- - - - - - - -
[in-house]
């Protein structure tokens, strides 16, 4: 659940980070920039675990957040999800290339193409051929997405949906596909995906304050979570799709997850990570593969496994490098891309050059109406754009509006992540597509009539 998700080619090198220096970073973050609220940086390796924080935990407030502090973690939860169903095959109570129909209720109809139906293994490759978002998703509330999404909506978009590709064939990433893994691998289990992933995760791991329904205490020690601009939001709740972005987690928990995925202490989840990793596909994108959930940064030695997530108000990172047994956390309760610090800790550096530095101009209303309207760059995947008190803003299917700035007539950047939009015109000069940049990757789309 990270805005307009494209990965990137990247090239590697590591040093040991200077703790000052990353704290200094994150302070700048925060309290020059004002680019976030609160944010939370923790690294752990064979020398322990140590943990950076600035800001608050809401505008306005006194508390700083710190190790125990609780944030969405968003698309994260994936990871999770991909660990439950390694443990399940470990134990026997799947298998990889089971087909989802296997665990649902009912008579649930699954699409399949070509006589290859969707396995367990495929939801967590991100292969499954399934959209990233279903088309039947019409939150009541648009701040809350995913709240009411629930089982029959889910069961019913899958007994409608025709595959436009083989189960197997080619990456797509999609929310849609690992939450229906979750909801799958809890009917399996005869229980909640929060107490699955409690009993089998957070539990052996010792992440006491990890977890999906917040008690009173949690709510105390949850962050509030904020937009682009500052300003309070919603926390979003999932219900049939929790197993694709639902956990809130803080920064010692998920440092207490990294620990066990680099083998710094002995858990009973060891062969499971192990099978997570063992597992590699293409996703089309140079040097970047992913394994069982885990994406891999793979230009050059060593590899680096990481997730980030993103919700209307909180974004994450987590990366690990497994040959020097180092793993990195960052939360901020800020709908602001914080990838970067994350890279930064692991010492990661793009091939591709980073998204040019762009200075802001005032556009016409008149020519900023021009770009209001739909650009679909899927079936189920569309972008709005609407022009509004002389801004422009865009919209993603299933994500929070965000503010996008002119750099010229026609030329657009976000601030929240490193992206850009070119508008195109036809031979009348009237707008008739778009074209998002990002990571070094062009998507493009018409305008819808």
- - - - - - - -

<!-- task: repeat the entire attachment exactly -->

[in-house]
């Protein structure tokens, strides 16, 4: 659940980070920039675990957040999800290339193409051929997405949906596909995906304050979570799709997850990570593969496994490098891309050059109406754009509006992540597509009539 998700080619090198220096970073973050609220940086390796924080935990407030502090973690939860169903095959109570129909209720109809139906293994490759978002998703509330999404909506978009590709064939990433893994691998289990992933995760791991329904205490020690601009939001709740972005987690928990995925202490989840990793596909994108959930940064030695997530108000990172047994956390309760610090800790550096530095101009209303309207760059995947008190803003299917700035007539950047939009015109000069940049990757789309 990270805005307009494209990965990137990247090239590697590591040093040991200077703790000052990353704290200094994150302070700048925060309290020059004002680019976030609160944010939370923790690294752990064979020398322990140590943990950076600035800001608050809401505008306005006194508390700083710190190790125990609780944030969405968003698309994260994936990871999770991909660990439950390694443990399940470990134990026997799947298998990889089971087909989802296997665990649902009912008579649930699954699409399949070509006589290859969707396995367990495929939801967590991100292969499954399934959209990233279903088309039947019409939150009541648009701040809350995913709240009411629930089982029959889910069961019913899958007994409608025709595959436009083989189960197997080619990456797509999609929310849609690992939450229906979750909801799958809890009917399996005869229980909640929060107490699955409690009993089998957070539990052996010792992440006491990890977890999906917040008690009173949690709510105390949850962050509030904020937009682009500052300003309070919603926390979003999932219900049939929790197993694709639902956990809130803080920064010692998920440092207490990294620990066990680099083998710094002995858990009973060891062969499971192990099978997570063992597992590699293409996703089309140079040097970047992913394994069982885990994406891999793979230009050059060593590899680096990481997730980030993103919700209307909180974004994450987590990366690990497994040959020097180092793993990195960052939360901020800020709908602001914080990838970067994350890279930064692991010492990661793009091939591709980073998204040019762009200075802001005032556009016409008149020519900023021009770009209001739909650009679909899927079936189920569309972008709005609407022009509004002389801004422009865009919209993603299933994500929070965000503010996008002119750099010229026609030329657009976000601030929240490193992206850009070119508008195109036809031979009348009237707008008739778009074209998002990002990571070094062009998507493009018409305008819808």